Dubuque WWII vets remember the bombing of Pearl Harbor - KWWL - Eastern Iowa Breaking News, Weather, Closings

Dubuque WWII vets remember the bombing of Pearl Harbor

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WWII veterans Karl Wirzbach, Ken Evers and Verdus Burr eat lunch at Bethany Home in Dubuque. WWII veterans Karl Wirzbach, Ken Evers and Verdus Burr eat lunch at Bethany Home in Dubuque.

DUBUQUE (KWWL) -- WWII vets at Bethany Home retirement center remember where they were when they heard the news of Pearl Harbor.

Air Force veteran and New Vienna native Al Mescher was at Fort Leonard Wood, Mo. when he heard the news.

"I was on the second floor of our barracks in Fort Leonard Wood, Missouri and woke up to all the noise outside, and we learned the Japanese had bombed Pearl Harbor," he said. "I remember him saying, 'this is war.' I was 23 years old."

Mescher still wears his uniform every Veterans Day and Memorial Day. He said everything still fits, except for the shoes.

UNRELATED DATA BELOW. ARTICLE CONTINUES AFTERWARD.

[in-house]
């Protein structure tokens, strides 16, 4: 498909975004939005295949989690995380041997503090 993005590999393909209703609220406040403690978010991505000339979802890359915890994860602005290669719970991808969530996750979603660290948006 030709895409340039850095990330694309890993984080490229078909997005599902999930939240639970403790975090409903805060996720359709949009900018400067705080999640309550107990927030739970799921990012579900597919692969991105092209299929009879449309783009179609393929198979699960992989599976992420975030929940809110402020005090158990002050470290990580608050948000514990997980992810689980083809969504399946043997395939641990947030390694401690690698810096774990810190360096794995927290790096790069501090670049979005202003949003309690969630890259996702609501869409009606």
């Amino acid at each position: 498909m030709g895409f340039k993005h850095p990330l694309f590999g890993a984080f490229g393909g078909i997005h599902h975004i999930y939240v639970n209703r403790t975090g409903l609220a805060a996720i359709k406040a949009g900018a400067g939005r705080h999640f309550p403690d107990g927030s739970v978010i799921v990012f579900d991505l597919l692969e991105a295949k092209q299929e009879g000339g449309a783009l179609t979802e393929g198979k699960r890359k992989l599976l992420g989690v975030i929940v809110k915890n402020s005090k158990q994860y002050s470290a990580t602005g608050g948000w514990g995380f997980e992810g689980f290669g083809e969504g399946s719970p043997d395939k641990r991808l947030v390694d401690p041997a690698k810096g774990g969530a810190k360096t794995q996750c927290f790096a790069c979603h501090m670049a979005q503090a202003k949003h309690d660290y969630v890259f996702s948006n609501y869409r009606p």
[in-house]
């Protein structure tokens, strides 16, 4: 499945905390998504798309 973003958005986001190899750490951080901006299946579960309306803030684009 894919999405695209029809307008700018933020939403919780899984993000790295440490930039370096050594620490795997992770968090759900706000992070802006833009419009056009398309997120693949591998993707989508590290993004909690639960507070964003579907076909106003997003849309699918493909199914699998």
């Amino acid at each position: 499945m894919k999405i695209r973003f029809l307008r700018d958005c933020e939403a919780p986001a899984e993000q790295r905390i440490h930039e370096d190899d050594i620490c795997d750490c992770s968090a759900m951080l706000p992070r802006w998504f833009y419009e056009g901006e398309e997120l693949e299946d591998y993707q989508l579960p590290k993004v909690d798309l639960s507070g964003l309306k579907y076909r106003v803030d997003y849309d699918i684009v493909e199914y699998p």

Not every WWII vet at Bethany Home was serving in 1941.

Army veteran and Arcadia native Ken Evers said he was working for the Iowa WPA in Des Moines at the time, when he heard the announcement about Pearl Harbor on the radio.

"I was drafted into the service in 1943, February, and discharged in 1945," Evers said. "I wanted to go to college, very desperately, and my dad, going through the Depression, couldn't afford to send me to college...When I was discharged, I immediately took advantage of the GI Bill of Rights and went to Drake University in Des Moines, with a major in accounting."

It was a major that became his career. And this fall, Evers joined other vets on the Dubuque Honor Flight, when he got to see the WWII Memorial in Washington D.C. for the first time.

Navy veteran and Dubuque native Karl Wirzbach recalls the announcement.

"I was upstairs with my dad, helping him lay floor, we heard the news then," he said.

Many heard the news by radio - one that looks and sounds a little different than the modern radio sitting in Bethany Home's lobby.

"You get pictures of it on TV and all that jazz. We didn't have that at that time, see," Evers said, of modern media and the spread of the Pearl Harbor news.

Army veteran and Guttenberg native Verdus Burr keeps war mementos hanging on his wall. He got drafted after the bombing of Pearl Harbor.

A patriotic tree decorates the festive lobby of Bethany Home, and on its branches are red, white and blue ribbons decorated with the names of the US Armed Forces branches.

Though they grew up in different cities and went on to different careers, their time in service during WWII and their time at Bethany Home now ties these veterans together.

Online Reporter: Becca Habegger

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